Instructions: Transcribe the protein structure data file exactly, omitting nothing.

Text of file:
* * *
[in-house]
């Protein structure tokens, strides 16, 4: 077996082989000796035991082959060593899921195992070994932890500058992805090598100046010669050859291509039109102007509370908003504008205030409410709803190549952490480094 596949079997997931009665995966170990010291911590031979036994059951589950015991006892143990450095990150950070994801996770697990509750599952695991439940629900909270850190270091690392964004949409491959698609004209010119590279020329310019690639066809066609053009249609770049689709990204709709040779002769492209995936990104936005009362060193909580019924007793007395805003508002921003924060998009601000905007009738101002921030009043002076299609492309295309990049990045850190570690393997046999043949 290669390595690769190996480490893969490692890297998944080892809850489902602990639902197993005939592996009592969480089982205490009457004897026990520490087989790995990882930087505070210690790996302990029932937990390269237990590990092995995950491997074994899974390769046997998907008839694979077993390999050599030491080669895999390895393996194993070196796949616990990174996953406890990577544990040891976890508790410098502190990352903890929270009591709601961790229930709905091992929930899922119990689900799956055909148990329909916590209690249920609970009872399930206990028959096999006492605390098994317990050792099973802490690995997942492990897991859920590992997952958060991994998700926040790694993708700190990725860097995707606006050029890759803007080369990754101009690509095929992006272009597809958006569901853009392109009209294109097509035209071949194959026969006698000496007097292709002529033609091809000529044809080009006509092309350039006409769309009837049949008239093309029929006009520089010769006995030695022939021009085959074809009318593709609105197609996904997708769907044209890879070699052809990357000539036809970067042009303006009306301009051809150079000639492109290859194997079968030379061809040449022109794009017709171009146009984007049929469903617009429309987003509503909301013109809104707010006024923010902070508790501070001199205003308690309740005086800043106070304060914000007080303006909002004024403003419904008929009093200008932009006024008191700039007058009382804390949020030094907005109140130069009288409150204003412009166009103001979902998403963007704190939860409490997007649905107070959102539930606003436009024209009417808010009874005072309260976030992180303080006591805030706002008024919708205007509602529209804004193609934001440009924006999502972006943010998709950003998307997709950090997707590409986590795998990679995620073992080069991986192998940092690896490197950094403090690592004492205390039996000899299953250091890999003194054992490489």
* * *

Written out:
[in-house]
């Protein structure tokens, strides 16, 4: 077996082989000796035991082959060593899921195992070994932890500058992805090598100046010669050859291509039109102007509370908003504008205030409410709803190549952490480094 596949079997997931009665995966170990010291911590031979036994059951589950015991006892143990450095990150950070994801996770697990509750599952695991439940629900909270850190270091690392964004949409491959698609004209010119590279020329310019690639066809066609053009249609770049689709990204709709040779002769492209995936990104936005009362060193909580019924007793007395805003508002921003924060998009601000905007009738101002921030009043002076299609492309295309990049990045850190570690393997046999043949 290669390595690769190996480490893969490692890297998944080892809850489902602990639902197993005939592996009592969480089982205490009457004897026990520490087989790995990882930087505070210690790996302990029932937990390269237990590990092995995950491997074994899974390769046997998907008839694979077993390999050599030491080669895999390895393996194993070196796949616990990174996953406890990577544990040891976890508790410098502190990352903890929270009591709601961790229930709905091992929930899922119990689900799956055909148990329909916590209690249920609970009872399930206990028959096999006492605390098994317990050792099973802490690995997942492990897991859920590992997952958060991994998700926040790694993708700190990725860097995707606006050029890759803007080369990754101009690509095929992006272009597809958006569901853009392109009209294109097509035209071949194959026969006698000496007097292709002529033609091809000529044809080009006509092309350039006409769309009837049949008239093309029929006009520089010769006995030695022939021009085959074809009318593709609105197609996904997708769907044209890879070699052809990357000539036809970067042009303006009306301009051809150079000639492109290859194997079968030379061809040449022109794009017709171009146009984007049929469903617009429309987003509503909301013109809104707010006024923010902070508790501070001199205003308690309740005086800043106070304060914000007080303006909002004024403003419904008929009093200008932009006024008191700039007058009382804390949020030094907005109140130069009288409150204003412009166009103001979902998403963007704190939860409490997007649905107070959102539930606003436009024209009417808010009874005072309260976030992180303080006591805030706002008024919708205007509602529209804004193609934001440009924006999502972006943010998709950003998307997709950090997707590409986590795998990679995620073992080069991986192998940092690896490197950094403090690592004492205390039996000899299953250091890999003194054992490489």